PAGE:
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Chamber backs services tax 'in theory'

John Wight, the Bermuda Chamber of Commerce president, yesterday backed a new tax on services unveiled in last week's Budget.

Mr Wight said there was “ a great deal of alignment” between Chamber members and Government on the Budget plans to tackle the island's debt crisis.

He added: “Overall, it's a very sensible Budget and addressed the problems facing Bermuda. Addressing the Budget deficit is job number one for Government.”

Mr Wight was speaking at the annual Chamber of Commerce Budget breakfast, sponsored by PwC Bermuda, where Bob Richards, the Finance Minister, outlined his financial blueprint, which was unveiled in the House of Assembly last Friday.

He said: “It's inconsistent and illogical for goods to be taxed but not services.”

But he added that Chamber members would want to see more detail on the new tax, but “in theory” the Chamber supported it.

Mr Wight said: “The gap between the haves and have-nots has widened considerably in recent years.”

And he added that “had to be the subject of talks with international business over the next 12 months”.

He said that the retail sector was still struggling, despite some promising signs.

Mr Wight, head of insurance firm BF&M, explained: “If we strip out sales that came from pent-up demand over the years and more lending by the banks, retail is still pretty flat.”

And he added that he was not convinced some recovery in real estate was “a genuine improvement or that property had hit a price point that investors wanted to get back into the market”, while Bermuda had not been an attractive proposition for hotel developers for some time.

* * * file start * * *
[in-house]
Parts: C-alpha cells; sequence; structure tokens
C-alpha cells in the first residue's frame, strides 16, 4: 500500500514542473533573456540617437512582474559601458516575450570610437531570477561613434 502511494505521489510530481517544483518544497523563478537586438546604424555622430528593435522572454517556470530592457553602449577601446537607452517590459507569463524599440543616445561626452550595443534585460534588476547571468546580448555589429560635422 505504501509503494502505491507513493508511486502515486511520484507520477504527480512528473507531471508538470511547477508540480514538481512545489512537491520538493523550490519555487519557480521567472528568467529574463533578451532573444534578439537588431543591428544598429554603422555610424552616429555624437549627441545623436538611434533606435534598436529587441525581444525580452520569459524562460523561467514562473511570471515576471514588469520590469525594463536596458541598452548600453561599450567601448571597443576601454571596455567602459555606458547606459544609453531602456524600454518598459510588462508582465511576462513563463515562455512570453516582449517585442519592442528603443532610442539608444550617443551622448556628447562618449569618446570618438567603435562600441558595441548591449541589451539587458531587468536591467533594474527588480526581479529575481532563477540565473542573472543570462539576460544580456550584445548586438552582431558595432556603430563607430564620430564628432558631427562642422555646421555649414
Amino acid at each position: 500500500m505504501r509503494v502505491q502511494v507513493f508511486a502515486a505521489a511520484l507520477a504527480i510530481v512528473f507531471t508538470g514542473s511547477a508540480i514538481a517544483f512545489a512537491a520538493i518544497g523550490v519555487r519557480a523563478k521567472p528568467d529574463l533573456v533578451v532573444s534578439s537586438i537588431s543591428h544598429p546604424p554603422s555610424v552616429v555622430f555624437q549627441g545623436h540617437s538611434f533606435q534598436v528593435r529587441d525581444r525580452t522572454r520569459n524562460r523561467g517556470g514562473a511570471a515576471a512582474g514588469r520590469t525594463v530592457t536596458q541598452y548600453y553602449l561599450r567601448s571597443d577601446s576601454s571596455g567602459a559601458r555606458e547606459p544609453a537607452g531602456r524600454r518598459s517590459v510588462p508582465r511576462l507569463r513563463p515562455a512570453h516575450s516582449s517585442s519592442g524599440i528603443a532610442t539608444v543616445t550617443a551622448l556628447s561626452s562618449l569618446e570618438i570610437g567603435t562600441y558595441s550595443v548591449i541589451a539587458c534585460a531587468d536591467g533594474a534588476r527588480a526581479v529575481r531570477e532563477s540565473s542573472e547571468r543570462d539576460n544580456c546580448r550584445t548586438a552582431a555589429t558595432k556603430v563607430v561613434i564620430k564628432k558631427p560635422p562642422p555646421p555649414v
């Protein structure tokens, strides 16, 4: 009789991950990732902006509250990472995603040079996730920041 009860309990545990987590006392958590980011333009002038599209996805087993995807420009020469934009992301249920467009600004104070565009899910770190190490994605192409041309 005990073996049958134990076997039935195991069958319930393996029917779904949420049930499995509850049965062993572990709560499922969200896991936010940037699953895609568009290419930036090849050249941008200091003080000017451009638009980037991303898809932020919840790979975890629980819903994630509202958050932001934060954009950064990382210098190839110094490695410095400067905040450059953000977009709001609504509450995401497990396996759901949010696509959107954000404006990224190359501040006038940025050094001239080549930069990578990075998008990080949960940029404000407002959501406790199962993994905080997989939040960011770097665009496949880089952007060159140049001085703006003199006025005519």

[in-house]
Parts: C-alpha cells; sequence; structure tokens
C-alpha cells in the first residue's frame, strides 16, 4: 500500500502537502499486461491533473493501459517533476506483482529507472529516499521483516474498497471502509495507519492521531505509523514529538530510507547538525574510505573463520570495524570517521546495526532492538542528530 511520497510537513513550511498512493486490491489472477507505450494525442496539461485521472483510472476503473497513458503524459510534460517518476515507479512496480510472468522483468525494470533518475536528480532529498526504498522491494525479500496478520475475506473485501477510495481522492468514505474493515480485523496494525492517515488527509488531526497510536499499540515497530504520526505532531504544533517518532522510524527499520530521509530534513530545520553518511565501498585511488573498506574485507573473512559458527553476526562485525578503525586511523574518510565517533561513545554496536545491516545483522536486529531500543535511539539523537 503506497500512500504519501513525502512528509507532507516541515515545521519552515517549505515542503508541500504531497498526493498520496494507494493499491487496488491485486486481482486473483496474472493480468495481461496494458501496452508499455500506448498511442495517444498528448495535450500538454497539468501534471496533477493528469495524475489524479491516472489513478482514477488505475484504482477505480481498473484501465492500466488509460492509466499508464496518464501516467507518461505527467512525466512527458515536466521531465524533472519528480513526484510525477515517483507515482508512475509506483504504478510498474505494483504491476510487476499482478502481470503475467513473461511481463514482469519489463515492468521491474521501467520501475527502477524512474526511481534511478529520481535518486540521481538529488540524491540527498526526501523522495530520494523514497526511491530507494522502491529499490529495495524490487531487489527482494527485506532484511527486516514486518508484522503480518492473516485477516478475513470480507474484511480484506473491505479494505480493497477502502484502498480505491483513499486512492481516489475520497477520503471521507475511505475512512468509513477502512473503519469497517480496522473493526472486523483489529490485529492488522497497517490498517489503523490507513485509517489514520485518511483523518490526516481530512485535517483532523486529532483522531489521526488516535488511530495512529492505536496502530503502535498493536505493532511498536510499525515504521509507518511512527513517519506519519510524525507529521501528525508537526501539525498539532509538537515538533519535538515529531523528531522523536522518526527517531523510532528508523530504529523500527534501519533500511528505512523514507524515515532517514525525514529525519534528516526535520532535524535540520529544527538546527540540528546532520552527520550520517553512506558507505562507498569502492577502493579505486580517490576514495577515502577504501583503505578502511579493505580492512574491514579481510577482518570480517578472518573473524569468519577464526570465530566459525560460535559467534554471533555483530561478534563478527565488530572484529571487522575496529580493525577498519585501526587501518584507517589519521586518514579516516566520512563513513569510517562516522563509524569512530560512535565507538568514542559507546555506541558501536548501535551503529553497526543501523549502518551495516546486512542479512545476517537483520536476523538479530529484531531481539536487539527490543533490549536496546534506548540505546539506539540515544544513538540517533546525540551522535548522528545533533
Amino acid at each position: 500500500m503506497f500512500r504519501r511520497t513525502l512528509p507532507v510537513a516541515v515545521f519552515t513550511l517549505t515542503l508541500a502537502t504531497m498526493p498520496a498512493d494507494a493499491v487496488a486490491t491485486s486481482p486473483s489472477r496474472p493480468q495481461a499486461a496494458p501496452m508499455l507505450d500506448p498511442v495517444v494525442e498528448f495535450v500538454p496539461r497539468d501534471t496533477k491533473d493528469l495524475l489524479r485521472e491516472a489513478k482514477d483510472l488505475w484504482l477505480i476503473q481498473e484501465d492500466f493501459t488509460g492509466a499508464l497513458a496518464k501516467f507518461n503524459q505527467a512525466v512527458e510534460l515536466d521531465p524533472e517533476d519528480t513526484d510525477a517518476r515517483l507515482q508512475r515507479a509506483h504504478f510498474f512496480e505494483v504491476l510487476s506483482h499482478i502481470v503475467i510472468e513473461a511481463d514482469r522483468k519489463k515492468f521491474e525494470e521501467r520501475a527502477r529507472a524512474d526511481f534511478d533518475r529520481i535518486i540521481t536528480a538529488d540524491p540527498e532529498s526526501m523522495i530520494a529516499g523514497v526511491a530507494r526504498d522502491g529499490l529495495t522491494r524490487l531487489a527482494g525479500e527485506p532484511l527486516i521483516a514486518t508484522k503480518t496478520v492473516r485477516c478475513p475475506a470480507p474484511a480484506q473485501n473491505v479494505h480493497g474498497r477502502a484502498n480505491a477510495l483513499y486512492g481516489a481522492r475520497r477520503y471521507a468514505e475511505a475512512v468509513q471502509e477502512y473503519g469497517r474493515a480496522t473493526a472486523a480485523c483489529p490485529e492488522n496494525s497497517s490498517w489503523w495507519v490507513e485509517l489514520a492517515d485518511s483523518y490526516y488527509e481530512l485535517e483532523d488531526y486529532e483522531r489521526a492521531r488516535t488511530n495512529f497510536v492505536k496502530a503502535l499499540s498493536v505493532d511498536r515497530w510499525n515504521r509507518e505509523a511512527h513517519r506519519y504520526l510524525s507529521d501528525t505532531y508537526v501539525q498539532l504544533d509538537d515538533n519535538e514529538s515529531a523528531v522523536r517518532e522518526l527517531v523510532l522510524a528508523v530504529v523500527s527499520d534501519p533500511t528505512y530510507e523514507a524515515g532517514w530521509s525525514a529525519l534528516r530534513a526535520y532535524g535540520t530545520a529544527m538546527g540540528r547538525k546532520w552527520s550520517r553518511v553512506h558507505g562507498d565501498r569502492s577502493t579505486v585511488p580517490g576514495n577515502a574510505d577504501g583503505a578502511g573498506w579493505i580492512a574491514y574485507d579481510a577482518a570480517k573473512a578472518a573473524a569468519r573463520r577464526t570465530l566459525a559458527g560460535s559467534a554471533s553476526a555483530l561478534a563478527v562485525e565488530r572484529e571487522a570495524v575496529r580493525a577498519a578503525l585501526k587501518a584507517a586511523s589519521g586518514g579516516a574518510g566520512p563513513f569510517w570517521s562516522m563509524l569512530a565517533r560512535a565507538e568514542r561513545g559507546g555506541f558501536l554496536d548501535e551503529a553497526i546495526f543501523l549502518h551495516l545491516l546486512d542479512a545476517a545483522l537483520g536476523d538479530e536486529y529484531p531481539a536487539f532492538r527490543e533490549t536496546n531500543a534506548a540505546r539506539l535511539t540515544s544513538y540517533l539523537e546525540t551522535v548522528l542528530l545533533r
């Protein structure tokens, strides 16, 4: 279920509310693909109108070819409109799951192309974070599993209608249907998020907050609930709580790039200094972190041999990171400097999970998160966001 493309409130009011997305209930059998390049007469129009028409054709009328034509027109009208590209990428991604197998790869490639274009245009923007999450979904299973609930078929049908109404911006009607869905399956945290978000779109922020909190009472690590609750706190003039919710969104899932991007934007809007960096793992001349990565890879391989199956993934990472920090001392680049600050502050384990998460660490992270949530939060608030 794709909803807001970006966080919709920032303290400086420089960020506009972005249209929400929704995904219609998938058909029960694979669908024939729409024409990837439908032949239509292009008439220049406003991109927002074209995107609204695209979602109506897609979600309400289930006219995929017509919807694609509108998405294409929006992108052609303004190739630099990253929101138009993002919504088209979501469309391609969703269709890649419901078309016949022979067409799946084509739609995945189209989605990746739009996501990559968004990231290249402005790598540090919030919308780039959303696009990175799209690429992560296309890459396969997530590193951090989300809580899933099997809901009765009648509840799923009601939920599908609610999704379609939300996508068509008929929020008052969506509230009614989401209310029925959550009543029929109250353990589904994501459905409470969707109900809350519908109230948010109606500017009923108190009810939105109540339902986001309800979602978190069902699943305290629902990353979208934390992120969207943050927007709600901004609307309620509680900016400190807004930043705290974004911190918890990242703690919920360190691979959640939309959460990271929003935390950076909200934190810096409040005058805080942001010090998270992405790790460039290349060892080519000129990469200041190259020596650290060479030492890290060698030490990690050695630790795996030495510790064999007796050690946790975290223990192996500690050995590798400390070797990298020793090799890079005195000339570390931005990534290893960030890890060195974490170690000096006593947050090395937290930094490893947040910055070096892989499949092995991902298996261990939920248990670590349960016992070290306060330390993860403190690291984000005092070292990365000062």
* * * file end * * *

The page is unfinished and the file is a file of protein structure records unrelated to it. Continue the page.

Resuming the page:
But he added: “Overall, sensible is the way to characterise the Budget and this is Bermuda's new reality.”

Mr Wight said that gross domestic product changed when “either or both of productivity and population change”.

He added: “Put another way, the only way we're going to experience measurable growth is if we become more productive and or we increase our population.”

And he said that automation would improve productivity — but lead to job losses.

Mr Wight added: “The only thing that is left is population.”

He said around 5,000 people had left Bermuda after the recession began to take effect after the 2008 crash.

“These people were generally in the 25-55 age category, they were healthy and helped to subsidise the less healthy work force. They are gone,” he added.

“We're now left with an ageing workforce, people like myself who in ten years will start drawing down on Government bank accounts rather than paying into them.”

And Mr Wight said the “primary objective” was to raise awareness “of this important, but emotive, issue. We can't shy away from it.”

Mr Wight said that the drive to achieve European Union Solvency II equivalence, to allow Bermuda companies to compete on a level playing field in Europe, had required trust and co-operation among Government, the Bermuda Monetary Authority and the private sector.

He added: “I am absolutely convinced Bermuda needs to have the same commitment to working together to addressing our serious demographic issues so our members can sell more goods and services to more people.”

The new services tax, expected to raise around $50 million a year, will exempt banking, insurance and healthcare, as well as small businesses.

Arthur Wightman, head of professional services firm PwC Bermuda, who moderated the panel discussion, declined to comment specifically on the GST.

He said after the meeting: “It's a new tax which is being introduced and we have already agreed to enter a process of consultation.”

He added: “Our broad comment on that would be we understand and agree there is a need to increase revenue in order to address the deficit and public debt.”

Money talk: Budget breakfast panellists, from left, are Bob Richards, John Wight, Martha Dismont, and Nathan Kowalski

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Published February 23, 2016 at 8:00 am (Updated February 23, 2016 at 12:18 am)

Chamber backs services tax 'in theory'

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